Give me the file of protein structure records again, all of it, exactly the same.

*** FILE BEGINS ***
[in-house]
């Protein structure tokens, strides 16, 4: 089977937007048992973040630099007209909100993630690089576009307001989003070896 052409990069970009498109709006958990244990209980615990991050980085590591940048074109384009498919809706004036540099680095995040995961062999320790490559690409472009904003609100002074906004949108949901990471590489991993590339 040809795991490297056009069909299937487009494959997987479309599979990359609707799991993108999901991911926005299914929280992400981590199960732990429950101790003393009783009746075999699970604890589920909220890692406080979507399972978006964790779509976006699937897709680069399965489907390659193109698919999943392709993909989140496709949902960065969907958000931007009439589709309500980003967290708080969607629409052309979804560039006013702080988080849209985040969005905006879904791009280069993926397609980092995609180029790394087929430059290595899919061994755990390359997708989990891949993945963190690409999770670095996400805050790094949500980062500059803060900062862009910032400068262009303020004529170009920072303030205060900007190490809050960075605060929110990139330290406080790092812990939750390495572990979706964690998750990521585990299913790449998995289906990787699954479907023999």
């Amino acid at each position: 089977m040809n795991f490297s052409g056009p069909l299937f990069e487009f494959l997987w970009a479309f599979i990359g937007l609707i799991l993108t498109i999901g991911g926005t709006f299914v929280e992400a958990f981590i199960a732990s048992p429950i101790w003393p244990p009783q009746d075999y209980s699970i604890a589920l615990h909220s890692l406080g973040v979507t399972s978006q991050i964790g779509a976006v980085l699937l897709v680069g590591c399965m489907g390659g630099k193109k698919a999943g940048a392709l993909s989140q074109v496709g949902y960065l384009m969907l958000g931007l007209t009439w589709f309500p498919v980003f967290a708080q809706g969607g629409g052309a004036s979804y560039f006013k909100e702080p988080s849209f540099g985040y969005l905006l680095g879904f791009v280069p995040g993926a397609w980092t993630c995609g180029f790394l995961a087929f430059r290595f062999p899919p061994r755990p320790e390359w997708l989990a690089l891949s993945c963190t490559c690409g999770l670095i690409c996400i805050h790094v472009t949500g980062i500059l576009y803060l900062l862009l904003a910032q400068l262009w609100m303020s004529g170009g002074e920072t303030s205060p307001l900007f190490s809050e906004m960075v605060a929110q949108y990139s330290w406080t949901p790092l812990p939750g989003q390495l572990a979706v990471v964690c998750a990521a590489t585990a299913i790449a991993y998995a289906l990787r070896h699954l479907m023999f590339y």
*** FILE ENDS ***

[in-house]
């Protein structure tokens, strides 16, 4: 089977937007048992973040630099007209909100993630690089576009307001989003070896 052409990069970009498109709006958990244990209980615990991050980085590591940048074109384009498919809706004036540099680095995040995961062999320790490559690409472009904003609100002074906004949108949901990471590489991993590339 040809795991490297056009069909299937487009494959997987479309599979990359609707799991993108999901991911926005299914929280992400981590199960732990429950101790003393009783009746075999699970604890589920909220890692406080979507399972978006964790779509976006699937897709680069399965489907390659193109698919999943392709993909989140496709949902960065969907958000931007009439589709309500980003967290708080969607629409052309979804560039006013702080988080849209985040969005905006879904791009280069993926397609980092995609180029790394087929430059290595899919061994755990390359997708989990891949993945963190690409999770670095996400805050790094949500980062500059803060900062862009910032400068262009303020004529170009920072303030205060900007190490809050960075605060929110990139330290406080790092812990939750390495572990979706964690998750990521585990299913790449998995289906990787699954479907023999």
């Amino acid at each position: 089977m040809n795991f490297s052409g056009p069909l299937f990069e487009f494959l997987w970009a479309f599979i990359g937007l609707i799991l993108t498109i999901g991911g926005t709006f299914v929280e992400a958990f981590i199960a732990s048992p429950i101790w003393p244990p009783q009746d075999y209980s699970i604890a589920l615990h909220s890692l406080g973040v979507t399972s978006q991050i964790g779509a976006v980085l699937l897709v680069g590591c399965m489907g390659g630099k193109k698919a999943g940048a392709l993909s989140q074109v496709g949902y960065l384009m969907l958000g931007l007209t009439w589709f309500p498919v980003f967290a708080q809706g969607g629409g052309a004036s979804y560039f006013k909100e702080p988080s849209f540099g985040y969005l905006l680095g879904f791009v280069p995040g993926a397609w980092t993630c995609g180029f790394l995961a087929f430059r290595f062999p899919p061994r755990p320790e390359w997708l989990a690089l891949s993945c963190t490559c690409g999770l670095i690409c996400i805050h790094v472009t949500g980062i500059l576009y803060l900062l862009l904003a910032q400068l262009w609100m303020s004529g170009g002074e920072t303030s205060p307001l900007f190490s809050e906004m960075v605060a929110q949108y990139s330290w406080t949901p790092l812990p939750g989003q390495l572990a979706v990471v964690c998750a990521a590489t585990a299913i790449a991993y998995a289906l990787r070896h699954l479907m023999f590339y």